Editorial: What every homeless person needs in this pandemic: a room of their own

A homeless person on the street in L.A. County
A homeless person on a street in L.A. County.
(Genaro Molina / Los Angeles Times)

During the current COVID-19 pandemic, you can’t follow the order to stay at home if you have no home. Few communities are more imperiled by the coronavirus than the estimated 59,000 homeless individuals who bed down on sidewalks, in tents or in their vehicles in Los Angeles County.

As of Tuesday, 10 homeless people in the county tested positive for the virus. But the horrific possibility that more than 2,500 of them could end up hospitalized with COVID-19 (according to a study by public health experts) has sent city and county officials scrambling to bring people inside on a scale we’ve all wanted but had yet to see. In a matter of weeks, city officials have converted empty recreation centers into shelters with cots placed at a safe distance from one another. At last count, the city was providing more than 800 beds this way.

That’s been a smart approach. Even a group setting like a shelter — equipped with more hygienic facilities and with service providers watching for signs of illness — is healthier than a sidewalk, according to L.A. County public health officials.


But what homeless people really need is what the rest of us have: a room to live in, safe and separate from others. And that’s what Los Angeles County officials have been working to deliver over the last 10 days. They have sought deals with hundreds of hotels and motels — empty since the pandemic put a stake through business travel and tourism — to house the most vulnerable homeless people. Rooms would be filled with homeless people from shelters and the streets who do not have the virus now but have been identified as most at risk of serious illness if they were to get infected. So far, the county has contracted with 15 motels and hotels for more than 1,000 beds, and is in various stages of negotiations for thousands more.

The goal is to get 15,000 rooms, which Heidi Marston, the interim executive director of the Los Angeles Homeless Services Authority, says would be enough to cover those who are older, have underlying conditions and are most at risk for needing to be hospitalized if they get sick.

The effort (dubbed “Project Roomkey”) is an ambitious, speedy response to two emergencies — the pandemic and homelessness — that could merge into one disaster. If even just a few thousand homeless people move into hotel rooms in the next few weeks (along with the hundreds already in recreation center shelters), the county and the city would have sheltered homeless people at an unprecedented rate.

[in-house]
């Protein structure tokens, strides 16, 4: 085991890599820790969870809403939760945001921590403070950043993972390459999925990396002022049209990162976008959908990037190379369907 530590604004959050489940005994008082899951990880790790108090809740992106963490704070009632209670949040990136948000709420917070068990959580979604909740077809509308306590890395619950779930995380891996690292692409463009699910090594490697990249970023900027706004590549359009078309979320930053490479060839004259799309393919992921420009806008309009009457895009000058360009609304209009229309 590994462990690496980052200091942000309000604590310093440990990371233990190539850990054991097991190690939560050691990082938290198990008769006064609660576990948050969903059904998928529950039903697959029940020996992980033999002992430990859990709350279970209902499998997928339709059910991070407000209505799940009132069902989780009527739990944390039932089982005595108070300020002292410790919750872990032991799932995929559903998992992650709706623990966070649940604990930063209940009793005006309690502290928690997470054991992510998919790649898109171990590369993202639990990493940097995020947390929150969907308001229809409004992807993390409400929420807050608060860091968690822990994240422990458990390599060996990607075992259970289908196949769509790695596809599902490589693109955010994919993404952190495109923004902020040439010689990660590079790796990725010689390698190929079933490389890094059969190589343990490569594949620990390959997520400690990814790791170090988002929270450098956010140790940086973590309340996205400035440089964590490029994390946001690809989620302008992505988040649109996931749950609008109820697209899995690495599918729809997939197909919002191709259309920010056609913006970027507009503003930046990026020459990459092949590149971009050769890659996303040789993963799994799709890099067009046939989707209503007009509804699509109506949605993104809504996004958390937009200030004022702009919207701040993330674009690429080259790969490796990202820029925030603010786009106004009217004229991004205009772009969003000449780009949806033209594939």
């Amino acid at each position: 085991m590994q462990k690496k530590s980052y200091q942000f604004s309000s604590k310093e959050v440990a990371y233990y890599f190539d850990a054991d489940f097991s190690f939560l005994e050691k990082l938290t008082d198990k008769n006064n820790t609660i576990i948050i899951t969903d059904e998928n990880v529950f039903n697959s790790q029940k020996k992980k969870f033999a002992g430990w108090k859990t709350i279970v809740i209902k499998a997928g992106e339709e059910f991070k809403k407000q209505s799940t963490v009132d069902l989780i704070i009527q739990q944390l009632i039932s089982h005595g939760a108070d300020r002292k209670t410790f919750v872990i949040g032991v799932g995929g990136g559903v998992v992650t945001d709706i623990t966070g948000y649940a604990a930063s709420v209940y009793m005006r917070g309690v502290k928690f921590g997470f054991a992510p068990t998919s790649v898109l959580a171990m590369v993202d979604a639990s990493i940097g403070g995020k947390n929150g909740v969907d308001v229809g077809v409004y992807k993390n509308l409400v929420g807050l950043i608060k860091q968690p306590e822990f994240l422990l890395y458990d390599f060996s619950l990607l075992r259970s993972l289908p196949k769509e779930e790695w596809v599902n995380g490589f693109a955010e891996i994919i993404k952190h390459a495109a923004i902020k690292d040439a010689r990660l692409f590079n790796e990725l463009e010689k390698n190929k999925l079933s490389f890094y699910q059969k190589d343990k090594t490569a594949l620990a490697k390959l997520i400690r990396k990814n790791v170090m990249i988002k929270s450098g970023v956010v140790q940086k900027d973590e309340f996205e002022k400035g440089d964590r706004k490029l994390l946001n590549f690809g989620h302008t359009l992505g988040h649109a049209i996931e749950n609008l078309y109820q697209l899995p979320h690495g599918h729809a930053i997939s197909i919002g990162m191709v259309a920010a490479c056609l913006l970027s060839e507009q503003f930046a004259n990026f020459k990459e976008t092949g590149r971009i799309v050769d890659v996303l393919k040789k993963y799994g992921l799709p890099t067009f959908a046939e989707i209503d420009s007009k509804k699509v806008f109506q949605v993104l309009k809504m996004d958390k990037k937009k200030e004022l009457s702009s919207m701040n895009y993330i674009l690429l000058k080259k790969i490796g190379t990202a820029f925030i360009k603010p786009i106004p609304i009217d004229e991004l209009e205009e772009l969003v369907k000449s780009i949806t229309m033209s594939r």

Still, the project needs to be implemented faster and at a larger scale to outrace the spread of the virus. As of Tuesday, only 350 people had actually moved into hotel rooms. Officials have managed to secure lodging from Lancaster to West L.A., but more owners of hotels and motels need to step up.

In downtown Los Angeles, which has some of the bigger hotels and one of the largest concentrations of homeless individuals in the city, hotel owners have been particularly reluctant to sign contracts out of concerns over the physical impact on their hotels (although all the contracts require the county to return the hotels in the conditions in which they got them). Another factor holding back hoteliers, said Phil Ansell, the county official who has been shepherding this effort, is “a little bit of concern about their reputation or image.”

That’s an unacceptable stance in this crisis. Hotel and motel owners should see it as their civic duty to open their doors to people who, without rooms, risk dying in this pandemic. They will be paid for three months to rent out their entire establishments, and will be able to keep their employees at work helping to maintain the properties. All the hotels will have service providers working on site and health professionals looking for signs that anyone is getting ill.

Perhaps hotel owners should look at the effect on their reputations this way: Wouldn’t it be better for their image if the public knew that they’d stepped up in a crisis than if they were found to have kept their rooms empty and idled their workers?


Hopefully, this offers a glimpse of what the county can do for homeless people without a raging pandemic. Perhaps some of the motel and hotel owners who have signed up to help now will consider how they can be part of the solution to homelessness after the coronavirus finally goes away.